top of page

The Devil's Deception, The Deville Brothers, Book 6

Hiding in plain sight

When your life is destroyed by a faceless villain and the grief cuts so deep it could destroy you, there are two choices. Give up or fight. Lord Montgomery chose the latter. Society sees him as a bumbling fool, but in fact, Theo is far from it. With the return of his childhood friend, Lady Iris Challoner, everything suddenly changes. Though he risks exposure, his single focus of revenge has shifted, and the woman he soon realizes holds his heart has given him something he thought he’d lost long ago. Hope.

Broken but never defeated

Iris Challoner is a survivor. After her childhood friend leaves with the murder of his parents, she was devastated. Her life is about existing until escape comes in the form of marriage to a family friend. A man she thought she knew. She was wrong. After years of hell, his death finally frees Iris and her son from his tyranny.

A letter sends her to London, and into society, and it is there she finds Lord Theodore Montgomery. Iris is shocked to see the man he has become. An effeminate fool. Or is he? She once knew Theo better than she knew herself. She is determined to see the real man behind the façade—regardless of the danger it plunges them into.

Can two shattered souls find their way back to the people they once were, or will their past continue to dictate their future?

From USA Today bestselling author Wendy Vella comes a sizzling series full of passion, scandals, and intrigue. Tasked with protecting the King, the Deville brothers are part of a secret alliance forged centuries ago, but when it comes to affairs of the heart, they are yet to be tamed.

Chapter One

Outside the carriage window, Ellen Nightingale saw London was now cloaked in fog as darkness slowly settled over the city. Night suited her. She liked to be concealed from the eyes of society. Not that she walked in their exalted ranks anymore and hoped never to again. Which was ironic, really, considering she lived not that far from the world she’d been raised in and yet it could be an entire continent away.

Opening the door above her head, she spoke to the driver.

“Are we near to home, Mungo?”

“Approaching the shops on the corner of Crabbett Close, Miss Ellen.”

“Halt then, please.”

The carriage rolled to a stop. Stepping down, Ellen looked up at the large man who sat on the driver’s seat.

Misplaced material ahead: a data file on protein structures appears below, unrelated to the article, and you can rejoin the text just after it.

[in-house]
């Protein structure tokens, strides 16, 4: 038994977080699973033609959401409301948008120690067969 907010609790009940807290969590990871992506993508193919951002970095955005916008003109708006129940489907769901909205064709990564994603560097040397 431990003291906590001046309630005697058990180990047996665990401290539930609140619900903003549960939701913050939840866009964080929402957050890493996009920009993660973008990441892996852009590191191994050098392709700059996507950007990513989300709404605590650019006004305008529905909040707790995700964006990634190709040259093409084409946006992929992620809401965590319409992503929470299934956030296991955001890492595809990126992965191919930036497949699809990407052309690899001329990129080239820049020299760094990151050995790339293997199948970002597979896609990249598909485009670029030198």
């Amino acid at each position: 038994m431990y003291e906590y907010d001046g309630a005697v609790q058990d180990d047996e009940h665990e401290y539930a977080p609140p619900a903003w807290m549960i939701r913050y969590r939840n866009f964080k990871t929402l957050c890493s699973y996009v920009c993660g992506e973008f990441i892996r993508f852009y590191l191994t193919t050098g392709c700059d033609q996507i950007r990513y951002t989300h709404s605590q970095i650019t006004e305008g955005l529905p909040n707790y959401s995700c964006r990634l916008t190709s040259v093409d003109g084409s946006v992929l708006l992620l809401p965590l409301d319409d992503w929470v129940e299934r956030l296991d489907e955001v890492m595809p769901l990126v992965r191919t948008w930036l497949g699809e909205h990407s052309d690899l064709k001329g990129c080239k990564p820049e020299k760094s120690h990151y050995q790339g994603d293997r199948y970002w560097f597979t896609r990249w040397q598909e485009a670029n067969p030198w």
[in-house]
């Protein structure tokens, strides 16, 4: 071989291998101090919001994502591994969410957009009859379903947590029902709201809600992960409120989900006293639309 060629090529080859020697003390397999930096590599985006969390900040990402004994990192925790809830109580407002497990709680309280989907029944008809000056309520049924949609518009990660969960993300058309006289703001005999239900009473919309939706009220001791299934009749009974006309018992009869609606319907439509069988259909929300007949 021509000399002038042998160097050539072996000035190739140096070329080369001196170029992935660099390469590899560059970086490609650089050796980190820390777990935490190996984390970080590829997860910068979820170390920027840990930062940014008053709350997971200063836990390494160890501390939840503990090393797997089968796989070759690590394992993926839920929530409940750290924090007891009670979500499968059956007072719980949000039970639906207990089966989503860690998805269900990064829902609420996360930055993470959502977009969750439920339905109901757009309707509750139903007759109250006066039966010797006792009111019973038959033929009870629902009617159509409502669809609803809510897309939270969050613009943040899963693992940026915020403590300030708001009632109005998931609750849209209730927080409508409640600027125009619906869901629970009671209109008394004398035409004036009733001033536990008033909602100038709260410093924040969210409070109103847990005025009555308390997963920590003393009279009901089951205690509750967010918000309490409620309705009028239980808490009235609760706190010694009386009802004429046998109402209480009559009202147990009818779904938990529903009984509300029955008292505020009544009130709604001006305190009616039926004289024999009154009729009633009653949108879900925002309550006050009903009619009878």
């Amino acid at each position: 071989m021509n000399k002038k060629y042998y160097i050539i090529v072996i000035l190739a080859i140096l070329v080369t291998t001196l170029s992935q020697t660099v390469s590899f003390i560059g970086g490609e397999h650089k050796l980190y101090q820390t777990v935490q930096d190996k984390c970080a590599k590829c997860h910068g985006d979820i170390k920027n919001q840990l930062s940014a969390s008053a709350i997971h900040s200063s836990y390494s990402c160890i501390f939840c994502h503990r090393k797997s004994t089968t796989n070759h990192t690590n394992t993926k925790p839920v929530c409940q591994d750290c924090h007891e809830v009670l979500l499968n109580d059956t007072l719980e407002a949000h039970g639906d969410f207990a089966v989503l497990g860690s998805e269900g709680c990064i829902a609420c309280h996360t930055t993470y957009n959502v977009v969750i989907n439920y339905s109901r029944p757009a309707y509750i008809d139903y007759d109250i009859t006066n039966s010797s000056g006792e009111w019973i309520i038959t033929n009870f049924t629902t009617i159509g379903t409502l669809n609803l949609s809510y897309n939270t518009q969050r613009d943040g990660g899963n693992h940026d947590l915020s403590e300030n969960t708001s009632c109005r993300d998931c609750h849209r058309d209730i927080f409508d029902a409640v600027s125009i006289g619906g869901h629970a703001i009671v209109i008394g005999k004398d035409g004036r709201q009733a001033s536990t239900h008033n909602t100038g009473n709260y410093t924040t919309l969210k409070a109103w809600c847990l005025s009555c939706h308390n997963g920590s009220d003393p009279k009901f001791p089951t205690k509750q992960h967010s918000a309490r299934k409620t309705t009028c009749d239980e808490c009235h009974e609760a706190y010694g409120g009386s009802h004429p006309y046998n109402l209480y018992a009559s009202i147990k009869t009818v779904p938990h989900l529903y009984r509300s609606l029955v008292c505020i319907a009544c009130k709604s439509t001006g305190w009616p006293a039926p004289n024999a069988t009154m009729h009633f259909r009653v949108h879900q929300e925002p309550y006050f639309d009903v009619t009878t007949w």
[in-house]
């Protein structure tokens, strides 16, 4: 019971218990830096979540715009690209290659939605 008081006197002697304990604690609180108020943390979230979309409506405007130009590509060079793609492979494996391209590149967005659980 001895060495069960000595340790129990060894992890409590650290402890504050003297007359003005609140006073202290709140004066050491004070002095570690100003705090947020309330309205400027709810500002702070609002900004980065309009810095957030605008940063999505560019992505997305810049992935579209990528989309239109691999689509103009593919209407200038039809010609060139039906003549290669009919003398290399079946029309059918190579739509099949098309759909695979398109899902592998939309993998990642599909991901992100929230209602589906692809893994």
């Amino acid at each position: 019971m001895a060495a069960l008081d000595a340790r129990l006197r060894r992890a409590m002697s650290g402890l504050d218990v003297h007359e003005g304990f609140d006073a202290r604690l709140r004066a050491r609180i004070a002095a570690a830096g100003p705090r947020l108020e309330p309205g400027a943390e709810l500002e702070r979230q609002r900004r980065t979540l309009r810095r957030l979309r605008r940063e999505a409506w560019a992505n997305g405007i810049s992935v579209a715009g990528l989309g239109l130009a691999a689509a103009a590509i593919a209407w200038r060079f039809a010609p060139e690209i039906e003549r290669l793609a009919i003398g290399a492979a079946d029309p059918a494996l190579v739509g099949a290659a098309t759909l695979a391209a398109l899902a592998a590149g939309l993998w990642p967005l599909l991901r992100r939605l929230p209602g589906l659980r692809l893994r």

“Go home, Mungo. I shall walk the remaining distance.”

“You’ll not in this fog!” he barked back at her.

“It is a matter of a few feet. I wish to return my book to Mr. Nicholson, as I promised him I would do so today.” Ellen stared up at her family’s driver, footman, and whatever else he was on any given day.

“I’ll wait.”

“I am unsure how long I will be. The horses will get cold if you wait. Besides, I have my umbrella.”

She felt the weight of his gaze, even though she saw only his large outline through the fog.

“I’ll return on foot to collect you, then. Stay in the shop until I arrive,” he said in his broad Scottish brogue.

“Your uncle would have my head were I to allow you to stroll about London at such a time and with the fog thick as it is tonight.”

Ellen sometimes wondered who was the servant and who was the master in their relationship. In fact, he was this way with all their family, even Uncle Bram, his friend and employer.

“Oh, very well.” She knew better than to argue with a man who was as malleable as English Oak. Of course, she did not utter those words, as the insult would be extreme due to his birthplace.

“Not one foot, Miss Ellen.”

“For heaven’s sake, Mungo, I have agreed to not leave the bookshop.”

“You’ll pardon me for wanting the reassurance, but considering your reckless need to charge into danger, I would like it.”

“I am not reckless, and the single occasion you recount constantly was an accident.”

“How is it an accident when you run from your family and into a melee, where a stray punch then knocked you to the ground before we could aid you?”

Ellen hissed out a breath. “I felt the need, as clearly that woman was in trouble.” She raised a hand that he probably couldn’t see and continued. “Before you resume your lecture, the bookshop is but a few feet.”

“I will stay here until you reach your destination,” Mungo said.

Ellen fought back the sigh and walked away. Thick fog wrapped its eery fingers around her as she made her way to Nicholson’s Book Store. The tap of the heels of her sensible leather ankle boots were the only sounds in the air.

She knew to her right was the sign announcing Crabbett Close, where they lived. To the left were Nicholson’s bookshop and Appleblossoms Bakers and beyond that Nitpicks Trinkets and Treasures.

Mr. Nicholson would be inside as he always worked well into the evening and welcomed visits from anyone passing.

Ellen swung her umbrella back and forth to avoid bumping into anything. Had she not walked in these conditions before, it would have been unnerving.

Peering up through the fog, she saw the sign announcing the bookshop, and the lamp George always kept lit in the window when darkness fell.

“I have reached my destination!” she called out loud enough for Mungo to hear.

“Well, get inside then!” came his reply.

The roll of carriage wheels told Ellen that he was finally moving.

The bookshop was a favorite of the Nightingale family. They were often found there perusing the shelves and discussing titles with George Nicholson.

Placing her foot on the first step, Ellen stopped as tension gripped her. The vision that followed was of a man lying on the floor with blood staining his white shirt.


Taking the four steps up, she pushed the door open and entered.